Australia's coal revival in full swing by 2019
Next year augurs well for the Australian coal sector. This applies to both thermal coal (used in electricity production) and metallurgical coal (used in steel production).
Demand for thermal coal in Asia is steadily increasing.
A report commissioned this year by the Minerals Council of Australia sees an increase in such demand of around 50% between now and 2030.
This is based on the expectation that demand will increase strongly in India and Southeast Asia and remain more-or-less stable in China, Japan, South Korea and Taiwan.
Glencore Australia, our largest exporter of thermal coal, shares this optimism.
Because of the high quality of our coal and proximity to much of Asia, Australia is well placed to remain the top supplier from outside the region.
Australia’s position is strengthened by the likely fall of exports from Indonesia, the world’s largest exporter of thermal coal. Indonesia is increasingly using its own coal domestically; in addition, expansion of production faces bureaucratic and technical restraints.
Regarding metallurgical coal, strong prices (they have doubled since mid-2016) reflect continuing growth in the global steel industry. This is the case, not only in China (the world’s largest producer), also in other major steel-producing countries.
The recent strength of the steel industry is also reflected in iron-prices, currently at US$75 per tonne. This is an increase from about US$60 per tonne a year ago and in defiance of widespread forecasts in 2017 that prices would drop below US$50 per tonne.
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The outlook for coal depends basically on the growth of electricity and steel production in Asia.
But in the case of thermal coal, the outlook for Australian exports also depends on what happens at home.
In particular, without the approval of new mines or expansion of existing mines – politically difficult because of concerns about global warming – Australia will do little to meet the expected increase in Asian thermal-coal imports.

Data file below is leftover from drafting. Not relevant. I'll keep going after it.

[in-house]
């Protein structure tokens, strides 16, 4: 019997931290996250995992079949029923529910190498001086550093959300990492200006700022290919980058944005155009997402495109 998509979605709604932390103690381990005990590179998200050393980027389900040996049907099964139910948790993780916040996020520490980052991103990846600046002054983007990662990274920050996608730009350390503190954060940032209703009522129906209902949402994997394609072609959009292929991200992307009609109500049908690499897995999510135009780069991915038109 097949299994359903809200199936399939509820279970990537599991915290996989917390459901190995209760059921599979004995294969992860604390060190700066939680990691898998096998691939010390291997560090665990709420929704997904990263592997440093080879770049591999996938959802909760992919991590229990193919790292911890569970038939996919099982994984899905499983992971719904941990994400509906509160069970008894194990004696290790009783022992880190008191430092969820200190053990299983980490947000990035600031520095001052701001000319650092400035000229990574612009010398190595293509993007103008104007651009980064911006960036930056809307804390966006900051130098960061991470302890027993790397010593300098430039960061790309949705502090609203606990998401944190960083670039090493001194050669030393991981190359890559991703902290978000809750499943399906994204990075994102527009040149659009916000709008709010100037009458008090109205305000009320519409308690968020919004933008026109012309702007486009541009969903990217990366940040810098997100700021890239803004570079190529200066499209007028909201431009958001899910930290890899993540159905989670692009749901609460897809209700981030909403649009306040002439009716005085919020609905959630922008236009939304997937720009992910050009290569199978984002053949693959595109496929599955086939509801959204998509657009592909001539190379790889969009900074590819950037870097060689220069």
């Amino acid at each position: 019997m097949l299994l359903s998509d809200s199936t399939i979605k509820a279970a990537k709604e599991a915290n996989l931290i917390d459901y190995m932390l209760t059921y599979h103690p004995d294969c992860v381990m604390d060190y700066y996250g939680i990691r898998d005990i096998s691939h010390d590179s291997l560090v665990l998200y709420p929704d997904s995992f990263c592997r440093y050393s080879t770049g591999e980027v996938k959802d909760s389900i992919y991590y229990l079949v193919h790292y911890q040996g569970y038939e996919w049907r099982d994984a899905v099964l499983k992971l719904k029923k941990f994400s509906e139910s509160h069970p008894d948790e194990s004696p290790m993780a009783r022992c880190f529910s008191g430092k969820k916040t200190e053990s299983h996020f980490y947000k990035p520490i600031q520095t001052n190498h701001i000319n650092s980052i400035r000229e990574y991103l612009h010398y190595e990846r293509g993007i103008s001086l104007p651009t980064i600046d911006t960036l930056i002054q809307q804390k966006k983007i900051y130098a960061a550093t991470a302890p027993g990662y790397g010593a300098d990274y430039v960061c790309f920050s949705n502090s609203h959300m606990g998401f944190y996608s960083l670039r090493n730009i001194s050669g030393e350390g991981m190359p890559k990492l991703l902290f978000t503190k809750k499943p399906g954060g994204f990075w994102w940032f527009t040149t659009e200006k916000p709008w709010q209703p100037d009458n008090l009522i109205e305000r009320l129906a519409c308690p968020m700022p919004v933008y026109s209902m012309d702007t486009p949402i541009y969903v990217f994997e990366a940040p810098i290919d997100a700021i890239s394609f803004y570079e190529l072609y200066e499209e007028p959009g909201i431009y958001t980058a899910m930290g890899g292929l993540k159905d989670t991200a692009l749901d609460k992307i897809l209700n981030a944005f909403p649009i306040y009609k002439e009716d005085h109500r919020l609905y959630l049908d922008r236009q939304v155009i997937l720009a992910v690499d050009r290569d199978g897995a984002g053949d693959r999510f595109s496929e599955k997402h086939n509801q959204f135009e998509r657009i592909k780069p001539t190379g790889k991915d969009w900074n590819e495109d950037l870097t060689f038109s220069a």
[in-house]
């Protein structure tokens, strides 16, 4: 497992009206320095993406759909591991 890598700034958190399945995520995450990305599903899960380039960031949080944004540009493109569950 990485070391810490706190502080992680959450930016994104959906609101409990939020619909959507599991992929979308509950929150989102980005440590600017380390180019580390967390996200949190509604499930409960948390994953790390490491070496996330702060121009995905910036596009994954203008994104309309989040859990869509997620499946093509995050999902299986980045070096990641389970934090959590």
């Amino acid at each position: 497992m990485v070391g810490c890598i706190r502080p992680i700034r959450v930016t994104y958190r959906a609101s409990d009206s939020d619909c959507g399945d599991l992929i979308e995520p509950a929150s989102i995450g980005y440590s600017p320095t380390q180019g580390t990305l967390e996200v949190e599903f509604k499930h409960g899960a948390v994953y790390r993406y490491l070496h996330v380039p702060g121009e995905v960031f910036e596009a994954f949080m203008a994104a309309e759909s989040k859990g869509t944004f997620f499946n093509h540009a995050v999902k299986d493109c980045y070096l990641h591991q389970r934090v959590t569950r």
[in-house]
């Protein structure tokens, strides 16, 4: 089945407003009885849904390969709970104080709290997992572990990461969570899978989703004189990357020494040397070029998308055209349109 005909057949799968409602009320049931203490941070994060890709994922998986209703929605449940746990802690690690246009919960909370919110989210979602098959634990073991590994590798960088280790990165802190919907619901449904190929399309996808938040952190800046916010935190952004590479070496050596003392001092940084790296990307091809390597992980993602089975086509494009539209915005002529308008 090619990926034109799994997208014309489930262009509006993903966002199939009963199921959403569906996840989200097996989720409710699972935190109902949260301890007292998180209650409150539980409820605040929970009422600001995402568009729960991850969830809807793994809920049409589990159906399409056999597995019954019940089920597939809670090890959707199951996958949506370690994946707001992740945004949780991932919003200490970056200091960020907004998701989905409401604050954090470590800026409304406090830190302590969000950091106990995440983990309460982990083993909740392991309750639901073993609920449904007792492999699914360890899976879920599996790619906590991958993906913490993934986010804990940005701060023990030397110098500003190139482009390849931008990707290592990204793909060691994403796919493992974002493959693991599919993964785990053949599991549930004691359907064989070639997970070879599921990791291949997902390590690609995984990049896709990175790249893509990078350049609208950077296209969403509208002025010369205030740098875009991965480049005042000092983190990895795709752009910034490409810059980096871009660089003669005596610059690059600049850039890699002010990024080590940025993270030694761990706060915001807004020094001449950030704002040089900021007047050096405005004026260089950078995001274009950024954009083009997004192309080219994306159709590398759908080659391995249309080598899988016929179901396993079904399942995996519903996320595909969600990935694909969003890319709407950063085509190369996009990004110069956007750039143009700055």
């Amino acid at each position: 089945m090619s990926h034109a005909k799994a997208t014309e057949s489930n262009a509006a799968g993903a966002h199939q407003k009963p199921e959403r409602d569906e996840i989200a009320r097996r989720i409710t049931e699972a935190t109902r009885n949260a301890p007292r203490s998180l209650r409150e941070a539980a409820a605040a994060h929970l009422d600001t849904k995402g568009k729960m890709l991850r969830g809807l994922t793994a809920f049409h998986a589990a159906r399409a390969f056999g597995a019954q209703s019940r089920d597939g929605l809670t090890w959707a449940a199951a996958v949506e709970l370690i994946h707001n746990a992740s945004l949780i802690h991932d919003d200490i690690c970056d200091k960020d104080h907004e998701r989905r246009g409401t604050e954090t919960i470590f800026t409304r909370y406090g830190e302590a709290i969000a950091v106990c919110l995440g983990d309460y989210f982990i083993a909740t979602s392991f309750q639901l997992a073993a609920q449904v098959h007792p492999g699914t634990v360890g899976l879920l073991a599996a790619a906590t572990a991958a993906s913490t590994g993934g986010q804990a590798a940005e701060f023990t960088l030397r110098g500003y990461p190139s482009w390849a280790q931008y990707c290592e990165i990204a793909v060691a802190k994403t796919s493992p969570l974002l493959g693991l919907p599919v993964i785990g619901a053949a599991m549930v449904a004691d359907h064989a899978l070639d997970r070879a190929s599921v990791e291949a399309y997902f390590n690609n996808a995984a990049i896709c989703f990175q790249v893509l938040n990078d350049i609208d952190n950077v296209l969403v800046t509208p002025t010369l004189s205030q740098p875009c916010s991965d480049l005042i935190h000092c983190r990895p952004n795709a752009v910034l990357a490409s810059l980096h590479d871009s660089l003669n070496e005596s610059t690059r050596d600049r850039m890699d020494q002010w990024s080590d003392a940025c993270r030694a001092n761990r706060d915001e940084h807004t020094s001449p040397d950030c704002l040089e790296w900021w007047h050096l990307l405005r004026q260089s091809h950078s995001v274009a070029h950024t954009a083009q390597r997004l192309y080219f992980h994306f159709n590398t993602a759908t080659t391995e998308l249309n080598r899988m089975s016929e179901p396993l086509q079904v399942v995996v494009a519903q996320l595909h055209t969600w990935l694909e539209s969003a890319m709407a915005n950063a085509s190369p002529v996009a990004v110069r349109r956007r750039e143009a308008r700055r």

And because of the importance of Australia as an exporter, this will only strengthen prices.
High prices are a boon for Australia in the short-term, but not necessarily in the medium-term.
First, they assist competitors. Already, thermal-coal exporters from other countries – such as the United States, South Africa, Colombia and Russia – are stepping up their activity in Asia.
Second, high prices increase the attractiveness for the region of importing liquefied-natural gas (LNG) for electricity production. LNG imports are already significant in China, Japan, South Korea and Taiwan and are being planned in Southeast Asia, e.g. by Thailand and the Philippines.
In this context, the development by India’s Adani Group of its planned mine in Queensland may play an important role in opening the way politically for other mines in this area.
Known as the Galilee Basin (over 400 kilometres west of Rockhampton), the area has substantial untapped thermal-coal resources.
The Adani Group appears yet to secure financing for the mine, but says it is “close” to doing so.
Without new thermal-coal mines – whether in the Galilee Basin or elsewhere – Australia may inadvertently trigger its own demise in this sector.